6 – 11th May
After the revelry of Cambridge, the coast was calling. This required some backtracking via London due to the scarcity of hostels in the upper eastern part of the country. This detour turned out to be advantageous because it was just long enough to see an extraordinary production of “The Tempest” at the Globe Theatre and to spot some royals. “The Tempest” was absolutely stunning, with complete viewer immersion achieved using only the natural volume of the actors’ voices and man-made sound effects. Having never studied the play before, I was surprised how well I could follow the action and how genuinely hilarious it was. The actors breached the barrier between the play and the audience by frequently moving through the standing audience (groundlings) and picking on individual audience members.
|Spirit from “The Tempest” with awesome spirit-hound. Image courtesy of http://www.londontown.com|
In addition to a healthy dose of the bard, I just so happened to pass by THE Prince Harry as he went on an early morning horse ride in Hyde Park, while Lyndsay managed to tick off nearly every other royal as she watched the hoity-toity procession to the Houses of Parliament for the Queen’s opening speech, complete with Cinderella pumpkin carriages and marching bands, of course. Can’t get more British than that, surely.
After the royal-spotting and excellent Shakespeare, we (again) said goodbye to the bustle of London and ventured to Kent, a county wedged in the southeastern part of England that has also been dubbed “The Garden of England”. Canterbury, nestled kind of in the middle, was an excellent spot from which to base our wanderings. Much of Canterbury is actually a UNESCO World Heritage Site, and it’s easy to see why by walking around the ancient streets, city walls and castle ruins. We arrived on Thursday 9th May, which just so happened to be Ascension Thursday. With that in mind, we attended the special evening Sung Eucharist at Canterbury Cathedral which was spectacular. The colossal, skywards-reaching cathedral seemed to further expand with the exquisite choir singing. It was mesmerizing and deeply moving.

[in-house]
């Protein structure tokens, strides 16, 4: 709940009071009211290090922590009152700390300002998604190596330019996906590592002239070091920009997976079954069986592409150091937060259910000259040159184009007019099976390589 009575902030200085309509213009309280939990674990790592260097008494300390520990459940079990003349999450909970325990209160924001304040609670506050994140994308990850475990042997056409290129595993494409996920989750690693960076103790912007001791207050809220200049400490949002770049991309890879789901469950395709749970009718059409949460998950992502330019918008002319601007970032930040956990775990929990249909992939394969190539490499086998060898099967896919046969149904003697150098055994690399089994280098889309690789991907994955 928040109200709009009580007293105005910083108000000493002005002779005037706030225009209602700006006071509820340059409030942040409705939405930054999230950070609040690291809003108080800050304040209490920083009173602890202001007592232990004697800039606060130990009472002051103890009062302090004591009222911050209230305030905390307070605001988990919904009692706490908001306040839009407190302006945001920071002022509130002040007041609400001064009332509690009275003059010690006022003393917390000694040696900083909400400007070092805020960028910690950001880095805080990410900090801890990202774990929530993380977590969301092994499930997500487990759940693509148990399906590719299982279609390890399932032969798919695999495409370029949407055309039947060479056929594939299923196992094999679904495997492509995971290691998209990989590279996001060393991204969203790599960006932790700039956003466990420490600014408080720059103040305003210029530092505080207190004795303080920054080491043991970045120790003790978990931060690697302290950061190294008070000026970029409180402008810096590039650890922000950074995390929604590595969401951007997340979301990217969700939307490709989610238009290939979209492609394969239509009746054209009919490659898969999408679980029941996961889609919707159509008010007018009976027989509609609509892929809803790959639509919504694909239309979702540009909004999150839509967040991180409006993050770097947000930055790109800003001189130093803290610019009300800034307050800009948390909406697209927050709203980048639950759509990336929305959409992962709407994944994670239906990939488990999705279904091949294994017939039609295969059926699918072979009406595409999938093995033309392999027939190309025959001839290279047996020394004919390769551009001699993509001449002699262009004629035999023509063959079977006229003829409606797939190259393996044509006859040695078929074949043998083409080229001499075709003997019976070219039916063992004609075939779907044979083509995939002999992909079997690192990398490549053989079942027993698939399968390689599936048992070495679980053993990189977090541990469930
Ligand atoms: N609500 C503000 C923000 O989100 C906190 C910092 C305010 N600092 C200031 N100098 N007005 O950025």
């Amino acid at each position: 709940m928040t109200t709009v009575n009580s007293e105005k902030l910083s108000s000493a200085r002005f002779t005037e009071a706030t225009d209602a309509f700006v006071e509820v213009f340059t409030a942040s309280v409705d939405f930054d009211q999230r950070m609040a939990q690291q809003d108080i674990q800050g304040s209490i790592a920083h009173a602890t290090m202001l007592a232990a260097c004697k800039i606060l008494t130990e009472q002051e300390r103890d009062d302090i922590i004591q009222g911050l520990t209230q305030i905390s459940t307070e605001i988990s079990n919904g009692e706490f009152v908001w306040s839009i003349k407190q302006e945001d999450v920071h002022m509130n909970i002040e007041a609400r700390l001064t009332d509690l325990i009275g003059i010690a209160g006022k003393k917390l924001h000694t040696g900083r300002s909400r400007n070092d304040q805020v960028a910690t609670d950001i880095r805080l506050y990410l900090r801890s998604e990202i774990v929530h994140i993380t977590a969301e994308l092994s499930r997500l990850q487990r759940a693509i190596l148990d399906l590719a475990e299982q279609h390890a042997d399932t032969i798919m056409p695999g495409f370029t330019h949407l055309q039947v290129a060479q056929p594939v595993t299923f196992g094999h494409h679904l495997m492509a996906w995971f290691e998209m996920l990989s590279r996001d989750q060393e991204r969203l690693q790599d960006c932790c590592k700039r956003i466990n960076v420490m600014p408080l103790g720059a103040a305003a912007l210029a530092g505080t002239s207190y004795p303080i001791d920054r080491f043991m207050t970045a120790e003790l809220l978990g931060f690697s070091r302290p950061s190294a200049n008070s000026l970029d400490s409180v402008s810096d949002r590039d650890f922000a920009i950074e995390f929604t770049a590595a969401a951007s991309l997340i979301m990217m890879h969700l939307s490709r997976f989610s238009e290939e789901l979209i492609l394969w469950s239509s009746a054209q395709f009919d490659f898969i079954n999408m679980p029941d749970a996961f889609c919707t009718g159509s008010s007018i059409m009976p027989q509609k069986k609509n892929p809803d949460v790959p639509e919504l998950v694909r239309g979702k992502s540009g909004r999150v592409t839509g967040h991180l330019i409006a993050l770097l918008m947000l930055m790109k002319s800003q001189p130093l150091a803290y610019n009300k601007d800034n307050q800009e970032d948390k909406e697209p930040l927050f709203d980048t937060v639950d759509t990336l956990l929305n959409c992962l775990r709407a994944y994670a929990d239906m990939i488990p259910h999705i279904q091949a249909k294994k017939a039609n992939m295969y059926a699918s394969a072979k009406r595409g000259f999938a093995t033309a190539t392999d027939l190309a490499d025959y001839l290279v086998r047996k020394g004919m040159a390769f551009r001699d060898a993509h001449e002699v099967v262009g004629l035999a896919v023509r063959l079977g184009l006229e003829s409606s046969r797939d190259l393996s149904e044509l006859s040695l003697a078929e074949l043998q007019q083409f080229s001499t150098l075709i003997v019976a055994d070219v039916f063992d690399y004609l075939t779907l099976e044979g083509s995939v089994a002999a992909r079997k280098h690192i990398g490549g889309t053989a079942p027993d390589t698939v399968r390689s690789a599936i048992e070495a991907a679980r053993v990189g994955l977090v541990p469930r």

No exploration of Kent is complete without a visit to Dover, where we hiked up the hill to Dover Castle, the perfect vantage point for views of the sea and Dover’s famous White Cliffs. Dover itself seemed a bit desolate and deserted but the looming defensive castle was anything but. Lyndsay and I were convinced to become members of English Heritage, the organisation responsible for the preservation and upkeep of the UK’s historic sites. Membership promises free or reduced cost entry to all English Heritage sites, of which there are hundreds. Lots of ancient stuff in the UK (who’d have thought?), with castles casually dotted around the countryside almost within stumbling distance of each other. Although the weather was rather atrocious, we battled the extreme wind to explore the Great Tower, restored to the 12th century splendour that would have been enjoyed by King Henry II and his squabbling family. We also walked along the battlements, visited the Chapel and ventured deep underground into a series of tunnels used in World War I and II. The tunnels form a huge underground warren used as barracks, commands unit and communications base. On a clear day, you can actually see across to France. It would have been a little terrifying during the war.
|Dover Castle, the largest castle in England! It’s rather impressive. Image courtesy of http://www.english-heritage.org.uk|
|Inside the Great Tower. Image courtesy of http://www.english-heritage.org.uk|
|The Chapel at Dover Castle, facing the sea (and France!)|
Venturing northwards, we also spent a day exploring Ramsgate and Margate. Ramsgate exuded a vaguely bleak and industrial vibe, although a walk along the cliff tops revealed some gorgeous Victorian buildings designed by Augustus Pugin, the same chap responsible for the interior of the Houses of Parliament, and a lovely big park filled with happy, skylarking dogs and their owners. Popping over to Margate, we tracked down the quirky Shell Grotto, or “Shellhenge”. It’s a mysterious underground cavern lined with intricate shell mosaics apparently discovered in the 1820s and preserved as a curious oddity ever since. No one knows who built it, or why, but it must have been truly stunning before the natural colours in the shells faded. Gotta love a good mystery. Especially a marine-themed, underground mystery. It’s definitely Famous-Five-worthy.